NEW YORK: Foursquare is planning to tap the data provided by its mobile apps and location-based service as it moves into the measurement space, and becomes something like the "Nielsen of the real world".

Jeff Glueck, the CEO of Foursquare, which boasts 50m users across its namesake and Swarm apps, discussed this topic at TechCrunch's Disrupt NY 2016 conference.

"We have this chance to not only build great consumer products, but also to kind of be the Nielsen of the real world. And we're building really sophisticated analytics products based on that," he said. (For more read Warc's exclusive report: Foursqure pivots to become "the Nielsen of the real world".) 

Foursquare's first-party information sources include 8m "check-ins" a day at various locations, a crowdsourced database of 105m places, and figures drawn from 100,000 developers using its technology.

Moreover, its "Place Insights" tool now enables the organisation to effectively identify where users are, even when they do not "check in" to its app.

"We have this foot traffic panel of millions and millions of people, and growing around the world," Glueck told the TechCrunch delegates.

"While we protect everyone's privacy at the aggregate level, we're able to see cultural trends and we're able to see how traffic changes."

Through monetising such data, Foursquare can carve out a sustainable route to generating revenue without needing to match the huge audiences possessed by properties like Facebook, Snapchat and Instagram.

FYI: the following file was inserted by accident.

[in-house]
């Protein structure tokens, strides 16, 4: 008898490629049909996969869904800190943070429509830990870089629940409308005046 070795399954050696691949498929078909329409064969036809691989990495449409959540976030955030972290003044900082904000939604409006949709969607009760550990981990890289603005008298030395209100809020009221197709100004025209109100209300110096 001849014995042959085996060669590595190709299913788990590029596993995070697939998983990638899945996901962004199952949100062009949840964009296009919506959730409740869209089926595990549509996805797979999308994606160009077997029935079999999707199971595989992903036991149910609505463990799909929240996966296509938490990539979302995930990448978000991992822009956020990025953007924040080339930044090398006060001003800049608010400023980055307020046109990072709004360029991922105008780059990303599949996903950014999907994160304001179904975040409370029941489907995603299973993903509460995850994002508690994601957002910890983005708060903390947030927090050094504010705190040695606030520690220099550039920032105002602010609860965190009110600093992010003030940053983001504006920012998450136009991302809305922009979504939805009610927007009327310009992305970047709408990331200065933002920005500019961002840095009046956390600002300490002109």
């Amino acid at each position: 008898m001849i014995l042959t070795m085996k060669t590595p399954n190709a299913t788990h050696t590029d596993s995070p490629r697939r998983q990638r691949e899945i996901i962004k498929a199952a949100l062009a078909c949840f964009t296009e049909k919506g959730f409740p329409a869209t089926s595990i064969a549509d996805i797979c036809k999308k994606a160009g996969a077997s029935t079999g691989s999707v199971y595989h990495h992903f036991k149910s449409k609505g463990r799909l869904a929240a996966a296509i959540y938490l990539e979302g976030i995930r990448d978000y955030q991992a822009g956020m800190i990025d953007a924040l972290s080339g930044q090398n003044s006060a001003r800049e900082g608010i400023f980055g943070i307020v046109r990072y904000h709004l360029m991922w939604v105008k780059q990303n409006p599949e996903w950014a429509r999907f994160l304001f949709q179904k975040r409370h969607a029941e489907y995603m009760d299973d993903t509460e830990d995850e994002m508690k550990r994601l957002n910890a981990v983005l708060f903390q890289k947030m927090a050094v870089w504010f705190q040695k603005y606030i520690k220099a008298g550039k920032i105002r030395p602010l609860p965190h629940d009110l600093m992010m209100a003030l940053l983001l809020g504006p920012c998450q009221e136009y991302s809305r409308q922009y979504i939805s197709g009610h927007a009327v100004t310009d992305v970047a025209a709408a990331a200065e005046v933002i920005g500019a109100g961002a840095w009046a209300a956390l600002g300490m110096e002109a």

"A lot of what we're aiming to do is find those passionate explorers who love mapping the world and discovering new places, or playing the Swarm game and becoming mayor," Glueck said.

This proposition leaves room for optimism even though Foursquare's most recent funding round, which raised $45m in January 2016, essentially halved its official value from the enterprise's last money-raising effort in 2013.

"I think the business previously was valued on this idea that the Foursquare app would grow up and be a Facebook, a Twitter, a Snapchat. And I think what we started realising a couple of years ago is that wasn't the destiny for the apps," Dennis Crowley, Foursquare's Co-Founder/Executive Chairman, said.

"The destiny was to make these things that we have tens of millions of people love. But we actually don't need a hundred million, three hundred million people to be using them every day in order to make a profitable business."

Data sourced from Warc